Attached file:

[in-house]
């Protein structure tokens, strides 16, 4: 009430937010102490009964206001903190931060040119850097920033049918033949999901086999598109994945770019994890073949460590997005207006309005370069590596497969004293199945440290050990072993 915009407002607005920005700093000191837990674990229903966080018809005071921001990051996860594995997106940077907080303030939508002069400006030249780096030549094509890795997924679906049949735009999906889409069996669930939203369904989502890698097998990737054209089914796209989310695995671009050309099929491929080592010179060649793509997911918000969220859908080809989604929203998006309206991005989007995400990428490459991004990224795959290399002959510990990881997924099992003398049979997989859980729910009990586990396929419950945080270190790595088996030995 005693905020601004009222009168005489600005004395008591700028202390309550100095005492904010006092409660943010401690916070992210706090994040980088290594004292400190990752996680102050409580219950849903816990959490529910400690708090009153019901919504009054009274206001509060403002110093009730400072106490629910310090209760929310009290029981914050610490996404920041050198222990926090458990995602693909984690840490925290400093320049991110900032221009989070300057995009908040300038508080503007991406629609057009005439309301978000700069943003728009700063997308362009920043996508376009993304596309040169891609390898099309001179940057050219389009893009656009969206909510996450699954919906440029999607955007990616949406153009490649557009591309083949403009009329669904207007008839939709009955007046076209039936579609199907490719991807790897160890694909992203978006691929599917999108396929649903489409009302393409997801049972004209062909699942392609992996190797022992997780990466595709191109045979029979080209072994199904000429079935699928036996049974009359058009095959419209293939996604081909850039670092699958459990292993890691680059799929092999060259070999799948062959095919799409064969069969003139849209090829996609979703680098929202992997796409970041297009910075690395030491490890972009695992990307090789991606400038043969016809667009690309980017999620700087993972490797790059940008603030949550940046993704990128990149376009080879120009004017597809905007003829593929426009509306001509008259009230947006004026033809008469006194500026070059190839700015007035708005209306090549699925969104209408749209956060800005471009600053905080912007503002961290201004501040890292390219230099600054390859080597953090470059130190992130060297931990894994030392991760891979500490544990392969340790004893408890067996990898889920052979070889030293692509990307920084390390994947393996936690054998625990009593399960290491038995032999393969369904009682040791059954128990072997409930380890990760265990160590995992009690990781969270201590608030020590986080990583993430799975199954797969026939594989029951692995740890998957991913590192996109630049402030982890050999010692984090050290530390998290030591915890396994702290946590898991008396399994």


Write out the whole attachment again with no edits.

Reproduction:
[in-house]
């Protein structure tokens, strides 16, 4: 009430937010102490009964206001903190931060040119850097920033049918033949999901086999598109994945770019994890073949460590997005207006309005370069590596497969004293199945440290050990072993 915009407002607005920005700093000191837990674990229903966080018809005071921001990051996860594995997106940077907080303030939508002069400006030249780096030549094509890795997924679906049949735009999906889409069996669930939203369904989502890698097998990737054209089914796209989310695995671009050309099929491929080592010179060649793509997911918000969220859908080809989604929203998006309206991005989007995400990428490459991004990224795959290399002959510990990881997924099992003398049979997989859980729910009990586990396929419950945080270190790595088996030995 005693905020601004009222009168005489600005004395008591700028202390309550100095005492904010006092409660943010401690916070992210706090994040980088290594004292400190990752996680102050409580219950849903816990959490529910400690708090009153019901919504009054009274206001509060403002110093009730400072106490629910310090209760929310009290029981914050610490996404920041050198222990926090458990995602693909984690840490925290400093320049991110900032221009989070300057995009908040300038508080503007991406629609057009005439309301978000700069943003728009700063997308362009920043996508376009993304596309040169891609390898099309001179940057050219389009893009656009969206909510996450699954919906440029999607955007990616949406153009490649557009591309083949403009009329669904207007008839939709009955007046076209039936579609199907490719991807790897160890694909992203978006691929599917999108396929649903489409009302393409997801049972004209062909699942392609992996190797022992997780990466595709191109045979029979080209072994199904000429079935699928036996049974009359058009095959419209293939996604081909850039670092699958459990292993890691680059799929092999060259070999799948062959095919799409064969069969003139849209090829996609979703680098929202992997796409970041297009910075690395030491490890972009695992990307090789991606400038043969016809667009690309980017999620700087993972490797790059940008603030949550940046993704990128990149376009080879120009004017597809905007003829593929426009509306001509008259009230947006004026033809008469006194500026070059190839700015007035708005209306090549699925969104209408749209956060800005471009600053905080912007503002961290201004501040890292390219230099600054390859080597953090470059130190992130060297931990894994030392991760891979500490544990392969340790004893408890067996990898889920052979070889030293692509990307920084390390994947393996936690054998625990009593399960290491038995032999393969369904009682040791059954128990072997409930380890990760265990160590995992009690990781969270201590608030020590986080990583993430799975199954797969026939594989029951692995740890998957991913590192996109630049402030982890050999010692984090050290530390998290030591915890396994702290946590898991008396399994």